Major error on page 4. Critical path is the LONGEST path out of all paths in the specific precedence network. You have it listed as shortest.

    • Shiv Shenoy August 27, 2014, 4:31 pm

      Nick, the longest path through network diagram is the critical path – which is the shortest path for the completion of the project.

  • json crown October 27, 2014, 5:08 pm

    great written practical illustration

  • aaaaa December 27, 2014, 7:49 pm

    Wonderful. Helped me a lot. Thanks

  • khadar January 27, 2015, 12:19 am

    thank you for your help

  • Hamed Barhumi March 12, 2015, 2:54 pm

    Hi Shiv, hope you are doing fine, I would appreciate sending me your posts to my e-mail, im applying for PMP certification & interseted in project scheduling hints & Tips..

    Hamed B.

    • Shiv Shenoy March 17, 2015, 5:49 pm

      Hi Hamed, please refer to the Start Here page from the menu above. You can also schedule a free Skype call with me using button at the bottom of this page. Over this call we can discuss what should be your examination approach, and I can share few tips that might be useful.


  • MOHIT CHUGH November 17, 2015, 4:45 pm

    seriously helped me alot. thank u so much

    • Shiv Shenoy November 18, 2015, 9:43 am

      Hi Mohit,
      Glad to see you are finding these useful.
      Best wishes for the exam!

  • Bhushan April 11, 2016, 12:28 am

    Wonderful, doubt if one can find anywhere anything better on the above subject on the net.
    Great work Shiv, thank you so much, keep up the good work.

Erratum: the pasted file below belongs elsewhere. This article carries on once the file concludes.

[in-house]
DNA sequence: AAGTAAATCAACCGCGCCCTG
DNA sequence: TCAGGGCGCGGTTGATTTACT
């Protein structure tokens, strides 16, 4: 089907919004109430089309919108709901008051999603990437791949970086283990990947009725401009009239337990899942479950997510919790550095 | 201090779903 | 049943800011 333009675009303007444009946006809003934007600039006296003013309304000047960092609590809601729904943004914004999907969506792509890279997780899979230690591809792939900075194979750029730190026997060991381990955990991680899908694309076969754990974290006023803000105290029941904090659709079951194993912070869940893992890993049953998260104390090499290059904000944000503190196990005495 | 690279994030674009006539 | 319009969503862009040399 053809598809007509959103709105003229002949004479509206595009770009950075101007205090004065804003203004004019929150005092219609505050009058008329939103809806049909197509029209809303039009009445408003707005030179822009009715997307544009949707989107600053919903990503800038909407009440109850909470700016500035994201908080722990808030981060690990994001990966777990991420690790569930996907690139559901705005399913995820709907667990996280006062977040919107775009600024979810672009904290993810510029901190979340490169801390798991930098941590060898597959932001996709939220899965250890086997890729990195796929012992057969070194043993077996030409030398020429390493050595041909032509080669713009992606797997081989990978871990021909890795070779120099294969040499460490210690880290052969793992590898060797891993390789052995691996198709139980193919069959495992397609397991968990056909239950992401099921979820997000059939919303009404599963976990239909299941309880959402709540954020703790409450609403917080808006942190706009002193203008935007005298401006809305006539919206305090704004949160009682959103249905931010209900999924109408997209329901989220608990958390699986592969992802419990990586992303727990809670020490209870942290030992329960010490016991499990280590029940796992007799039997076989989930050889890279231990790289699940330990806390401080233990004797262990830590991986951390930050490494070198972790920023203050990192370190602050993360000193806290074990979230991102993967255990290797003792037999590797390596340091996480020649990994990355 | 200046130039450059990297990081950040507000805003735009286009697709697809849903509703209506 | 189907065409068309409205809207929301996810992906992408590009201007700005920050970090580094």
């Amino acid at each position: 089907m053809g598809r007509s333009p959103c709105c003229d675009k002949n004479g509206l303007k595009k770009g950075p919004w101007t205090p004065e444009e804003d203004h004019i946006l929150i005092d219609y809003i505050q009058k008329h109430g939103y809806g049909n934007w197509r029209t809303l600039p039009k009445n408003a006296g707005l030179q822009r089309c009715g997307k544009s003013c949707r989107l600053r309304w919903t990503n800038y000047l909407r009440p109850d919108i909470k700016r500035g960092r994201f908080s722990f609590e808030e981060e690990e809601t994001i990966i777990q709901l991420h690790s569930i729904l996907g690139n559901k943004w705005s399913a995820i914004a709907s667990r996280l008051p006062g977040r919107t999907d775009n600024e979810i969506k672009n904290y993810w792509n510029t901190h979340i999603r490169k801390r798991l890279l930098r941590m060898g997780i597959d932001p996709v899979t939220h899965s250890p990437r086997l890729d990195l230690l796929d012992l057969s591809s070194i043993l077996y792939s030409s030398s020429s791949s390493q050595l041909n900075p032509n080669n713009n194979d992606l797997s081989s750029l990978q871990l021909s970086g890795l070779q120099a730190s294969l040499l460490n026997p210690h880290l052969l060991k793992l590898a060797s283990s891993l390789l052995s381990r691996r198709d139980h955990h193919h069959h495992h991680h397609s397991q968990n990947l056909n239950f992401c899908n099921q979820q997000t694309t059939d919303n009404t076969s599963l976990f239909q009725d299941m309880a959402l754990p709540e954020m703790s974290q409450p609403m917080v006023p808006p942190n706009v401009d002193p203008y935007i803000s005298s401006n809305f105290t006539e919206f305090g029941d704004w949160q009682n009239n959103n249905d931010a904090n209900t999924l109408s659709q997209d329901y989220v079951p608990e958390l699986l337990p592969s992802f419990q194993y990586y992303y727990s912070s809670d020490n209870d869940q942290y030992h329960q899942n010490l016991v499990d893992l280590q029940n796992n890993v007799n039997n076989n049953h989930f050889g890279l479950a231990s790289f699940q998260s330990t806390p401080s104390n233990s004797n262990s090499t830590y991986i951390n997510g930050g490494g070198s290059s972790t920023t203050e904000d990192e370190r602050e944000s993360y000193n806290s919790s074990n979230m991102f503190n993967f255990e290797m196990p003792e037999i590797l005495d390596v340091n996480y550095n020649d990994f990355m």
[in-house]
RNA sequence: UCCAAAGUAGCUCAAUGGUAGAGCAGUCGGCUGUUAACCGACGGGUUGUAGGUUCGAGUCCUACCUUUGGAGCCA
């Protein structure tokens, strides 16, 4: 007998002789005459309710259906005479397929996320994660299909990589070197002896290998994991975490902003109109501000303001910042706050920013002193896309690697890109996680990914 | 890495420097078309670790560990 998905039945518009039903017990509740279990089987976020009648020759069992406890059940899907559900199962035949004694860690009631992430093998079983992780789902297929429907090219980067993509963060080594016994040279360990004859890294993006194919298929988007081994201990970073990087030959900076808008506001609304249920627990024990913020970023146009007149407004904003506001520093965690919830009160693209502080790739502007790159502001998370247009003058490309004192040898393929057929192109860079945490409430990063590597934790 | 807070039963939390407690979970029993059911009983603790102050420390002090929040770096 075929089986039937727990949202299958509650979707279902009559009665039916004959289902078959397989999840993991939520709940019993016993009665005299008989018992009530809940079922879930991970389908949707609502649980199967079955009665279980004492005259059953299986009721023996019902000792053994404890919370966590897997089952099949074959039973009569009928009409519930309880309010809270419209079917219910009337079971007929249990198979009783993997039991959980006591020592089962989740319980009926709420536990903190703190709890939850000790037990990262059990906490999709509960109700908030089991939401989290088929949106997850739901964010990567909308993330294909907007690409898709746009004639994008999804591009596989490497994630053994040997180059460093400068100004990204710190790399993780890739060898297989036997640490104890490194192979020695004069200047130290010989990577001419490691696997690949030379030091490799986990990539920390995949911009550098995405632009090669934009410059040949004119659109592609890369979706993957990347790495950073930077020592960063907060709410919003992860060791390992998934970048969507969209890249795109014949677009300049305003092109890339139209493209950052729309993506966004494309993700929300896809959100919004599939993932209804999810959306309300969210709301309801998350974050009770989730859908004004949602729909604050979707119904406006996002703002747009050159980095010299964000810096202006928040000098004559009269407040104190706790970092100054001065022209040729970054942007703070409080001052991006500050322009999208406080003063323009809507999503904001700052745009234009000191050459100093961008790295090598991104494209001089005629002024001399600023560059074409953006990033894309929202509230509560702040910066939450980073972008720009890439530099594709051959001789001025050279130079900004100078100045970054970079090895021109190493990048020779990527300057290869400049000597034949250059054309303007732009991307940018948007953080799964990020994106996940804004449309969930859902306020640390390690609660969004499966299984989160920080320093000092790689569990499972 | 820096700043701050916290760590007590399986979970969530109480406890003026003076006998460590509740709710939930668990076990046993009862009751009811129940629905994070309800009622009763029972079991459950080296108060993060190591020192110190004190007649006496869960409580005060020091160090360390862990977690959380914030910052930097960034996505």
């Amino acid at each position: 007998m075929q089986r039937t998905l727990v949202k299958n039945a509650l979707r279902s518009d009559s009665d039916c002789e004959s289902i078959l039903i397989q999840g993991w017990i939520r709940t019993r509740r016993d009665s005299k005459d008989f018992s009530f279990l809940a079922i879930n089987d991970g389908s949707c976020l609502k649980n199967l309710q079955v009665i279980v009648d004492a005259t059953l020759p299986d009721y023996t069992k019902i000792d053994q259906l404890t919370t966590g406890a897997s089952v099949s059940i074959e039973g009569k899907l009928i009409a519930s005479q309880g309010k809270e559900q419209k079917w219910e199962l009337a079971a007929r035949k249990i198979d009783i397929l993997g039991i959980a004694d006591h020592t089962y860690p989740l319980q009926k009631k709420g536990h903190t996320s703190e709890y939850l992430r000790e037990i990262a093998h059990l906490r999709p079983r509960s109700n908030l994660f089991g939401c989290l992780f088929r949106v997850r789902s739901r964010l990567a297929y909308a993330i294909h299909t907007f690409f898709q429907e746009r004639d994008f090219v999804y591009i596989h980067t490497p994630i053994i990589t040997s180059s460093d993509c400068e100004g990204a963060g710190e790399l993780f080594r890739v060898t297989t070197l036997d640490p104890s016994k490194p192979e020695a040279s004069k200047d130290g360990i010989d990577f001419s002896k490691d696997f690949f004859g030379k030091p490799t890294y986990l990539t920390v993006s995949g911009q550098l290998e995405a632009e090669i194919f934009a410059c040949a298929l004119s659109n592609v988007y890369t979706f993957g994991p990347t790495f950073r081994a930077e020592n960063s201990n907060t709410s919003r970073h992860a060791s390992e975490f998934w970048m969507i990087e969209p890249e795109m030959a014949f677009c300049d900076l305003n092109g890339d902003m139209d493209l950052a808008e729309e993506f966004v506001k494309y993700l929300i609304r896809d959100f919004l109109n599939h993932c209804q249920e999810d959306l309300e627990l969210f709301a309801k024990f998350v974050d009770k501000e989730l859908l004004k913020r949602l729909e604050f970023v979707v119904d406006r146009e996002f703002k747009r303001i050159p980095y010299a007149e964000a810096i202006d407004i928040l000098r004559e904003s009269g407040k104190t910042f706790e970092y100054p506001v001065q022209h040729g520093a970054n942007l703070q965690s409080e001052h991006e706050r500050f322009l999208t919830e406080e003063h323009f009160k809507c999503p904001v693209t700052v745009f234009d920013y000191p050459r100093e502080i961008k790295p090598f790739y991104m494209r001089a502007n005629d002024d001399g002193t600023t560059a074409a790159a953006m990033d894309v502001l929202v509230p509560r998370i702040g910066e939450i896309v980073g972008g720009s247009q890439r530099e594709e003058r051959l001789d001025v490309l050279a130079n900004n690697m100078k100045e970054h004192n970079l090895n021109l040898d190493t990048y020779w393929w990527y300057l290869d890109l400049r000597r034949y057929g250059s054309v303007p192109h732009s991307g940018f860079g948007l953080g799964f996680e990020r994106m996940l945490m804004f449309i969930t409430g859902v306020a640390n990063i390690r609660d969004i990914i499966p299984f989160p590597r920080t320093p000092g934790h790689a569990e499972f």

• Shiv Shenoy April 19, 2016, 12:34 pm

      Hey Bhushan, am glad to know you are finding these notes useful.

      Good luck!

  • M. Gibson January 10, 2017, 1:18 pm

    Very useful example

  • Bernard Bartholomew January 21, 2017, 9:12 am

    Thanks a lot of shiv this was more than helpful me. You have done a great job. May continue to wax strong.

  • Shannon February 5, 2017, 9:15 pm

    I was really impressed with the easy to understand breakdown. Both the written explanation, diagrams, and videos were very comprehensive and easy to follow. There were no gaps in the explanation and demonstrations. Huge help to me. Thank you~

    • Shiv Shenoy February 6, 2017, 7:36 pm

      Thank you Shannon, for the kind words. I’m glad to see that you are finding this useful!

      • magy danny April 5, 2017, 1:45 pm

        thanks so much for that good example

  • Pankaj April 28, 2017, 9:45 am

    Hi Shiv,
    Just started to read your posts, feel you have done amazing work.
    Post going through your posts, i believe this could substitute all the trng materials out there 🙂


    • Shiv Shenoy May 1, 2017, 6:25 pm

      Thank you Pankaj, that is the idea! 🙂


  • January 2, 2018, 5:39 am

    I’m not sure where you’re getting your information, but great topic.
    I needs to spend some time learning more or understanding
    more. Thanks for great info I was looking for this information for my mission.